Solar Home Consideration #5
Are you planning on making any big changes in the home that will affect how much power you need?
As we just discussed, your solar system size is determined by how much power you have been using (or are expected to need). If you are going to put in a swimming pool or spa, buy an electric car, have people move in or out of the house or replace an old air conditioner, these all have a HUGE impact on your power usage. The solar company needs to know about these changes so they can size your system correctly.
Solar Home Consideration #6
How quickly do you want to get your investment back?
The ROI (return on investment) for solar varies wildly from state to state and from utility company to utility company. Places, where power is very expensive like Hawaii or California, have really short payback times (5-7 years). Places, where power is really cheap like most of the Midwest, can see paybacks as long as 20 years. Nevada falls in the middle 8-12 years, Check the interactive map at solarpowerrocks.com to find out what the average payback time is in your state.
Solar Home Consideration #7
Should you buy the panels or lease them ($0 down solar)?
In the world of solar, there are different types of flavors when it comes to structuring solar payments. It is important to interview a couple of solar companies to see which one has a program for your household. Maybe leasing is a good fit for you.
Most of the larger nationwide companies have what are called “third party owned” programs, such as a Solar Lease or Solar Power Purchase Agreement. The homeowner does not own the system, but rather pays a less expensive rate of electricity to the solar company.
These two programs are zero cost to the homeowner for installation, warranty, and monitoring. If you go with these programs you would have two electric bills, one with the solar company and one with your current utility. Those two bills combined should be less than what your annual bill is today.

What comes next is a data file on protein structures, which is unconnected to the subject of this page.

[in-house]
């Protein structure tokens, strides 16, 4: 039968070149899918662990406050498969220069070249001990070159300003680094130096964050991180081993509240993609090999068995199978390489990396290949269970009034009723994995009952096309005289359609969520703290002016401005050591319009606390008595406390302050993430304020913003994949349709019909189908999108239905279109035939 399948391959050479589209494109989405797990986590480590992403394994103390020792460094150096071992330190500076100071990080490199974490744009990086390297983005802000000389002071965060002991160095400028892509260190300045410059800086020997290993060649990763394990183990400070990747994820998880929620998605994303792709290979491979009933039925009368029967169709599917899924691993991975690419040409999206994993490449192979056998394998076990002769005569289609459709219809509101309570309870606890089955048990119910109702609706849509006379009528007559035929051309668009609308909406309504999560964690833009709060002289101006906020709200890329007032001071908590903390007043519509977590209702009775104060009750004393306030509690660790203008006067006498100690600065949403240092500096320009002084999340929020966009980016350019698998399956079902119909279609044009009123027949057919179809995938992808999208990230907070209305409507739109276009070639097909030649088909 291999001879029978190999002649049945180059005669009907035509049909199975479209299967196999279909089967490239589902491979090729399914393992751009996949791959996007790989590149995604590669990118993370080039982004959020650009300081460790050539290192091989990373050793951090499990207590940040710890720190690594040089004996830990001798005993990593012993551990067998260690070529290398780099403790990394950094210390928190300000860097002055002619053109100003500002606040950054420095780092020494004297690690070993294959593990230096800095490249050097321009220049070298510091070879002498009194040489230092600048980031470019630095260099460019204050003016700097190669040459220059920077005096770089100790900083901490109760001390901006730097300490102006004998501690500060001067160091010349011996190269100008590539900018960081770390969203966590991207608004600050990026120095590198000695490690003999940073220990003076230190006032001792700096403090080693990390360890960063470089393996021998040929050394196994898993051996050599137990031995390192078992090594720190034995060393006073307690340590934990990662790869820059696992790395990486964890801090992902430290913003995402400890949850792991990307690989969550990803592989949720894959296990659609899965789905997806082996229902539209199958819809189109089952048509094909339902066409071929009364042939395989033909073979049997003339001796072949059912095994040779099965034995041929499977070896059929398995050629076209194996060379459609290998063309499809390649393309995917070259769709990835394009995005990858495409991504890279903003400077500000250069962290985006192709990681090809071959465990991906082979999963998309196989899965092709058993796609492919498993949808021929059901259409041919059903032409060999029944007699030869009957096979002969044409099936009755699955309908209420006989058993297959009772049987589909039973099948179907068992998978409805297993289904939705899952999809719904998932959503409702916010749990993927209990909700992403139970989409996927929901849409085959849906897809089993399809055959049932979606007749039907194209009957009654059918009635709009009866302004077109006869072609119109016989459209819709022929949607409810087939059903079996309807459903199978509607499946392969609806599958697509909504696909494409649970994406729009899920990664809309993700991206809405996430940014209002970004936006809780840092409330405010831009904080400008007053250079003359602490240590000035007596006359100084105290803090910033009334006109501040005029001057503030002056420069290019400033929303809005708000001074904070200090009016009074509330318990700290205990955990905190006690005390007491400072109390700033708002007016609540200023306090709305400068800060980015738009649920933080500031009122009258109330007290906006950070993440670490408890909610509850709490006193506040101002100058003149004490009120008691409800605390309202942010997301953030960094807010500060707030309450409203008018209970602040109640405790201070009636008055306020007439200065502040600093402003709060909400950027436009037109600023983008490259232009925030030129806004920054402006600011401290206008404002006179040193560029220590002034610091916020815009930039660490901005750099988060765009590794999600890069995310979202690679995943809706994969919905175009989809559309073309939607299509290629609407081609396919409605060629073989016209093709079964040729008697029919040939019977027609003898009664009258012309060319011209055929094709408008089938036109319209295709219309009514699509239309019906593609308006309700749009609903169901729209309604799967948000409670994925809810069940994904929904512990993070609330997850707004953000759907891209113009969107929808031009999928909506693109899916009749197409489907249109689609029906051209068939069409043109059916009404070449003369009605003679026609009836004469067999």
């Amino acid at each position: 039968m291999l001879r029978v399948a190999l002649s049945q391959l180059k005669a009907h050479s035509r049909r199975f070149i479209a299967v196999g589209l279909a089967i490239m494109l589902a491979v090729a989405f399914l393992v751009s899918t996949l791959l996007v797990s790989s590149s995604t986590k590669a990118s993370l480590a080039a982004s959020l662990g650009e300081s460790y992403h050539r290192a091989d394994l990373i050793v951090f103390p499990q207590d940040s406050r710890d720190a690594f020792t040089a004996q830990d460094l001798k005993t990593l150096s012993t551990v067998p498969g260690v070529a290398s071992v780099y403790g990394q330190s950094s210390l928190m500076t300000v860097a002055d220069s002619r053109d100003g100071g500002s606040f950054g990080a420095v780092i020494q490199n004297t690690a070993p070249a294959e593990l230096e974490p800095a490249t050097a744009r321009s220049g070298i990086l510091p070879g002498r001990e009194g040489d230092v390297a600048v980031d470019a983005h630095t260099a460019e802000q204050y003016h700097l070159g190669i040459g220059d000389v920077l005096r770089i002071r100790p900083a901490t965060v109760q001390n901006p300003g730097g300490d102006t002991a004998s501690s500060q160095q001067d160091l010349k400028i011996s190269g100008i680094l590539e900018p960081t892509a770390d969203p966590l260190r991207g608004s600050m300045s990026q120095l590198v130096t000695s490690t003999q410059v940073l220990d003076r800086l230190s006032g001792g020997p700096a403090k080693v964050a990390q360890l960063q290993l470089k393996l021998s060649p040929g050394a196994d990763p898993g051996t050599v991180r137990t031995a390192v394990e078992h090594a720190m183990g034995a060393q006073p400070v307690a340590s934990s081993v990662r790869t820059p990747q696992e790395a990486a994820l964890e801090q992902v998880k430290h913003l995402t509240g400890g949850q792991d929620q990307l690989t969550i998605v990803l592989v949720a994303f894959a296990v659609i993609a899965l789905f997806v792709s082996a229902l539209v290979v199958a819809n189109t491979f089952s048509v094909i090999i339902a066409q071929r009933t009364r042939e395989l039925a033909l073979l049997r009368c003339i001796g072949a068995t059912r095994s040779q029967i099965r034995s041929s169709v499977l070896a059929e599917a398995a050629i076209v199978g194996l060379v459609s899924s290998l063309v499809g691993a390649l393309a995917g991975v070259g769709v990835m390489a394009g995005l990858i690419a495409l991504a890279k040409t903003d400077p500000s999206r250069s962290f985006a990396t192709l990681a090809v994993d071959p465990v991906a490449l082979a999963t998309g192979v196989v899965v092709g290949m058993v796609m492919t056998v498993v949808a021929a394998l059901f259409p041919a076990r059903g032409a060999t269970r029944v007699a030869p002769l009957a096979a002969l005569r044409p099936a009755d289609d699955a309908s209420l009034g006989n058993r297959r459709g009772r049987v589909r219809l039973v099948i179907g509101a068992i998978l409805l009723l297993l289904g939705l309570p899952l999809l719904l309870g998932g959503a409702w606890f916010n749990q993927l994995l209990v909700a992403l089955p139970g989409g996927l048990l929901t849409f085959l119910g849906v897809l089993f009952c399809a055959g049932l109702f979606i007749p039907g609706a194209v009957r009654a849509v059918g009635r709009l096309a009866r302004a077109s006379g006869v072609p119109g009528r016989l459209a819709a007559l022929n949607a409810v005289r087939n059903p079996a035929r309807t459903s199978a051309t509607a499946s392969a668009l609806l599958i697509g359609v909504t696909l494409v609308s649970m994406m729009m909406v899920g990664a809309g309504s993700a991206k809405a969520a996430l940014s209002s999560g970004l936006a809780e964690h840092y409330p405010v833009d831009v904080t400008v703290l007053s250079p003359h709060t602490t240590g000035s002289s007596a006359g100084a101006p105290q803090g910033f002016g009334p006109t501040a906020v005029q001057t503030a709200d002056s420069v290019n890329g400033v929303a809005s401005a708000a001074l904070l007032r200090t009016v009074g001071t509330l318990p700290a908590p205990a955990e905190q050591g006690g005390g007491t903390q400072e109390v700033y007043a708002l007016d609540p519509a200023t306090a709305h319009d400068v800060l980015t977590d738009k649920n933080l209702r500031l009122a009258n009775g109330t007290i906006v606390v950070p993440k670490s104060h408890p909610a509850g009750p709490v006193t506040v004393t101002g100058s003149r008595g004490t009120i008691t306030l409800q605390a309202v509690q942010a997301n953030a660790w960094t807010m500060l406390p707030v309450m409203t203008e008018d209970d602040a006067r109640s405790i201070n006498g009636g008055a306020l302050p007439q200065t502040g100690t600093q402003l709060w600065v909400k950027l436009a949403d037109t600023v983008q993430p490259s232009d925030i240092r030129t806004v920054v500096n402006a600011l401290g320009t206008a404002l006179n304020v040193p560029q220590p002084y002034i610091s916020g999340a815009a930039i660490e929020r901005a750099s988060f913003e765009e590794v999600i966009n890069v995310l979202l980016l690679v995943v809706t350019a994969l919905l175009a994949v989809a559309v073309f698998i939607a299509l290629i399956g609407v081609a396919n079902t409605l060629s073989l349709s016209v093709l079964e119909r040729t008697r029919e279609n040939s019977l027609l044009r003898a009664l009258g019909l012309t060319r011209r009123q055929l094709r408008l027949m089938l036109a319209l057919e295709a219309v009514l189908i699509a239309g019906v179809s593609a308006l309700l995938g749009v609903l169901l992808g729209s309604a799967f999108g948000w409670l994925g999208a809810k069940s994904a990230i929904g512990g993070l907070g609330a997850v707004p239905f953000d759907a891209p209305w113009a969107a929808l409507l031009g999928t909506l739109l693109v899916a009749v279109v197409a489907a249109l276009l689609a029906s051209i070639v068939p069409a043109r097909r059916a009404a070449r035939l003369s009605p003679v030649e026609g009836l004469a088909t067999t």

Since you do not own the solar system you will NOT get the federal tax credit or any state/local rebates. Those go to the solar company and it reduces your cost per kilowatt hour.
Most of these leases/PPAs come in two varieties. A fixed price per kilowatt hour for the term of the contract or a lower starting price that goes up every year by 1-3% on average. If the agreement has an escalator your monthly payments will go up every year. If you live in a place where power rates are truly rising this can stabilize your future power expense while providing immediate savings. If you live in a place where power rates are stable or falling (like Nevada), a fixed rate lease/PPA is a better fit. If you sell your home the new owner will have to assume your lease/PPA or you’ll have to buy it out.
If you work, pay taxes, and have good credit or cash to pay for the system outright, purchasing your solar panels is almost always a better fit. You’ll get the tax credit and any state/local rebates. You won’t have two power bills and there is nothing to transfer when you sell your home. Owned solar systems also add instant resale value to your home.
Solar Home Consideration #8
Who should I call to go solar?
Locally owned solar companies are normally the best option if you are looking to purchase your solar system. They usually are more familiar with your state’s rules and they often have lower prices than the big national chains because they have much lower overhead costs. Whether you are paying cash or financing, shop around for the best price, workmanship, and warranty.
If you want to look at leasing or a Power Purchase Agreement (PPA) try the big national chains. They have all built a business on leasing and have the financial strength to make leases affordable for most customers.
No matter which route you take, always check that the actual company installing your solar system is properly licensed by your State’s Contractor’s Board and read their online reviews BEFORE you call or fill out a form.
Blake Guinn is a native Las Vegan with deep Nevada family roots. Blake has been in the Real Estate industry for over a decade dealing with Title and Escrow and Real Estate Agent training. Blake has been involved with Realtor New Home, Open House, and Marketing training and is the leading expert on solar homes.